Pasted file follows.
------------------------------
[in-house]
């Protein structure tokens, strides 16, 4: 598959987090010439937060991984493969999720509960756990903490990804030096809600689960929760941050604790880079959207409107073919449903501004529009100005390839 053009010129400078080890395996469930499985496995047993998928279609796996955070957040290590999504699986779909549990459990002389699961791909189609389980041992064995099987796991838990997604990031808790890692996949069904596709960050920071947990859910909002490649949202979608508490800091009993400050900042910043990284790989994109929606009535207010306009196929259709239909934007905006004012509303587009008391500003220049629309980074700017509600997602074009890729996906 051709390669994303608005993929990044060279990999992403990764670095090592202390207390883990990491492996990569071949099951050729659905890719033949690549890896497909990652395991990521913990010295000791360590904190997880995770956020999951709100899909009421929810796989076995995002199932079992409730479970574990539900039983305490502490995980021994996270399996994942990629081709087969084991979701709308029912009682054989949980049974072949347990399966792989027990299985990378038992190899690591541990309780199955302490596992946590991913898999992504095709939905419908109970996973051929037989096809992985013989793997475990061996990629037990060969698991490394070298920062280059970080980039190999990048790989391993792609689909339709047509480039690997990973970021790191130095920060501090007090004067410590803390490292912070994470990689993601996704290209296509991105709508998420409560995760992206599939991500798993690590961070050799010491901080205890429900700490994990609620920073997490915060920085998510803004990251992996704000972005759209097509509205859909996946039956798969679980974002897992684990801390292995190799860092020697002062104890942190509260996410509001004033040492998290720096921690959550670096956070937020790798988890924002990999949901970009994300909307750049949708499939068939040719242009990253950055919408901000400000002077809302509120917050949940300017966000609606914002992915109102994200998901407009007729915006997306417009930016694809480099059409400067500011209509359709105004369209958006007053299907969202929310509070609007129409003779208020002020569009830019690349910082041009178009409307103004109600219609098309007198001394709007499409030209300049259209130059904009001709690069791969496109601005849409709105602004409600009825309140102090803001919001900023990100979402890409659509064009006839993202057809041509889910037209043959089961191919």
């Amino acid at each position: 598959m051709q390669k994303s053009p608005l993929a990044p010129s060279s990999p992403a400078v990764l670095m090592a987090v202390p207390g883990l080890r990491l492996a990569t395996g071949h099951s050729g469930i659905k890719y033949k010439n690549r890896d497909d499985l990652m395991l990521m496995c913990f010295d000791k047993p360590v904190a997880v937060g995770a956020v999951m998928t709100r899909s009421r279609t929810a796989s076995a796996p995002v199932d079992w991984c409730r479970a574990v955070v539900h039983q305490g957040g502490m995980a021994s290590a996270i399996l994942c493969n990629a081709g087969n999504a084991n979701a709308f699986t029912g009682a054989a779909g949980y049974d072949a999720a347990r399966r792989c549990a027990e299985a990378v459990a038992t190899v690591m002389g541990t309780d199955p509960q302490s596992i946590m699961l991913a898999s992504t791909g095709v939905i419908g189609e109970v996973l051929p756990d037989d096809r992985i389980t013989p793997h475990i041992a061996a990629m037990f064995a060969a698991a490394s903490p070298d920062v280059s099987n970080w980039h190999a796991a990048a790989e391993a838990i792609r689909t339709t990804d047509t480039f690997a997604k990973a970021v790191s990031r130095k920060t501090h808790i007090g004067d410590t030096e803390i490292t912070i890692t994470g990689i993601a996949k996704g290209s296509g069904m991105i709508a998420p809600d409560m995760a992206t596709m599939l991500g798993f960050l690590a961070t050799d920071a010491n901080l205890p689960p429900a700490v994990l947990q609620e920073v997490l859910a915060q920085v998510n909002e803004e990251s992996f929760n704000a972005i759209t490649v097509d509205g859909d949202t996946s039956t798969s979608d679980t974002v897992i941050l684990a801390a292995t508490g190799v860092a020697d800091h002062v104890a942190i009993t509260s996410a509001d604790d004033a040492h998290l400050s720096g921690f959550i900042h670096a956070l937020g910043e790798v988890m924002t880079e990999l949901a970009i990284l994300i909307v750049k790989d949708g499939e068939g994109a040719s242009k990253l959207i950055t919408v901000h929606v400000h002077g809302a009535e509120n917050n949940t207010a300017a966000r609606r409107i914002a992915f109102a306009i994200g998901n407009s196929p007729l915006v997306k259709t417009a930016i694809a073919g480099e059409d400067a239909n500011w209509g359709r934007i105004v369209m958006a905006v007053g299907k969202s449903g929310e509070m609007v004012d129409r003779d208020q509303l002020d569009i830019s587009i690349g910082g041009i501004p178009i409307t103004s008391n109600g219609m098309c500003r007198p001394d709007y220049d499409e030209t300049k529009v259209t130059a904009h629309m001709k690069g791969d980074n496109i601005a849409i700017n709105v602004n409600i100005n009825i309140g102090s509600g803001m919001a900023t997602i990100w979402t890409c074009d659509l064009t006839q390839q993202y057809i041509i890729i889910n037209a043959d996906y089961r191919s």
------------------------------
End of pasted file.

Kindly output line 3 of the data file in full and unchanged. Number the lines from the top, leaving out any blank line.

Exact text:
């Amino acid at each position: 598959m051709q390669k994303s053009p608005l993929a990044p010129s060279s990999p992403a400078v990764l670095m090592a987090v202390p207390g883990l080890r990491l492996a990569t395996g071949h099951s050729g469930i659905k890719y033949k010439n690549r890896d497909d499985l990652m395991l990521m496995c913990f010295d000791k047993p360590v904190a997880v937060g995770a956020v999951m998928t709100r899909s009421r279609t929810a796989s076995a796996p995002v199932d079992w991984c409730r479970a574990v955070v539900h039983q305490g957040g502490m995980a021994s290590a996270i399996l994942c493969n990629a081709g087969n999504a084991n979701a709308f699986t029912g009682a054989a779909g949980y049974d072949a999720a347990r399966r792989c549990a027990e299985a990378v459990a038992t190899v690591m002389g541990t309780d199955p509960q302490s596992i946590m699961l991913a898999s992504t791909g095709v939905i419908g189609e109970v996973l051929p756990d037989d096809r992985i389980t013989p793997h475990i041992a061996a990629m037990f064995a060969a698991a490394s903490p070298d920062v280059s099987n970080w980039h190999a796991a990048a790989e391993a838990i792609r689909t339709t990804d047509t480039f690997a997604k990973a970021v790191s990031r130095k920060t501090h808790i007090g004067d410590t030096e803390i490292t912070i890692t994470g990689i993601a996949k996704g290209s296509g069904m991105i709508a998420p809600d409560m995760a992206t596709m599939l991500g798993f960050l690590a961070t050799d920071a010491n901080l205890p689960p429900a700490v994990l947990q609620e920073v997490l859910a915060q920085v998510n909002e803004e990251s992996f929760n704000a972005i759209t490649v097509d509205g859909d949202t996946s039956t798969s979608d679980t974002v897992i941050l684990a801390a292995t508490g190799v860092a020697d800091h002062v104890a942190i009993t509260s996410a509001d604790d004033a040492h998290l400050s720096g921690f959550i900042h670096a956070l937020g910043e790798v988890m924002t880079e990999l949901a970009i990284l994300i909307v750049k790989d949708g499939e068939g994109a040719s242009k990253l959207i950055t919408v901000h929606v400000h002077g809302a009535e509120n917050n949940t207010a300017a966000r609606r409107i914002a992915f109102a306009i994200g998901n407009s196929p007729l915006v997306k259709t417009a930016i694809a073919g480099e059409d400067a239909n500011w209509g359709r934007i105004v369209m958006a905006v007053g299907k969202s449903g929310e509070m609007v004012d129409r003779d208020q509303l002020d569009i830019s587009i690349g910082g041009i501004p178009i409307t103004s008391n109600g219609m098309c500003r007198p001394d709007y220049d499409e030209t300049k529009v259209t130059a904009h629309m001709k690069g791969d980074n496109i601005a849409i700017n709105v602004n409600i100005n009825i309140g102090s509600g803001m919001a900023t997602i990100w979402t890409c074009d659509l064009t006839q390839q993202y057809i041509i890729i889910n037209a043959d996906y089961r191919s």